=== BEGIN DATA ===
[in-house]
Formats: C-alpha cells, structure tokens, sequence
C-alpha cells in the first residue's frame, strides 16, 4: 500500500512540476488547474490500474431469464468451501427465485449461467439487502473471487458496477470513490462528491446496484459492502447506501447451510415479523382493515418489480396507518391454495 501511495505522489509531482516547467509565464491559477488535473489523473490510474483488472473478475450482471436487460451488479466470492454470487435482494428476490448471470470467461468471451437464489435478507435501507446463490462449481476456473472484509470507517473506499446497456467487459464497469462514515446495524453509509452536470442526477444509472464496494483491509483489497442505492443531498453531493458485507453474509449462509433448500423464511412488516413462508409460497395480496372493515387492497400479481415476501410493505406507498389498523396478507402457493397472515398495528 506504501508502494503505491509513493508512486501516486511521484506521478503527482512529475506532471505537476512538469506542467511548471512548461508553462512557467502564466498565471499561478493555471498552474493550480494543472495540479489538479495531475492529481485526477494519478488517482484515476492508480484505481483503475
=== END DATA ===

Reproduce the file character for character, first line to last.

[in-house]
Formats: C-alpha cells, structure tokens, sequence
C-alpha cells in the first residue's frame, strides 16, 4: 500500500512540476488547474490500474431469464468451501427465485449461467439487502473471487458496477470513490462528491446496484459492502447506501447451510415479523382493515418489480396507518391454495 501511495505522489509531482516547467509565464491559477488535473489523473490510474483488472473478475450482471436487460451488479466470492454470487435482494428476490448471470470467461468471451437464489435478507435501507446463490462449481476456473472484509470507517473506499446497456467487459464497469462514515446495524453509509452536470442526477444509472464496494483491509483489497442505492443531498453531493458485507453474509449462509433448500423464511412488516413462508409460497395480496372493515387492497400479481415476501410493505406507498389498523396478507402457493397472515398495528 506504501508502494503505491509513493508512486501516486511521484506521478503527482512529475506532471505537476512538469506542467511548471512548461508553462512557467502564466498565471499561478493555471498552474493550480494543472495540479489538479495531475492529481485526477494519478488517482484515476492508480484505481483503475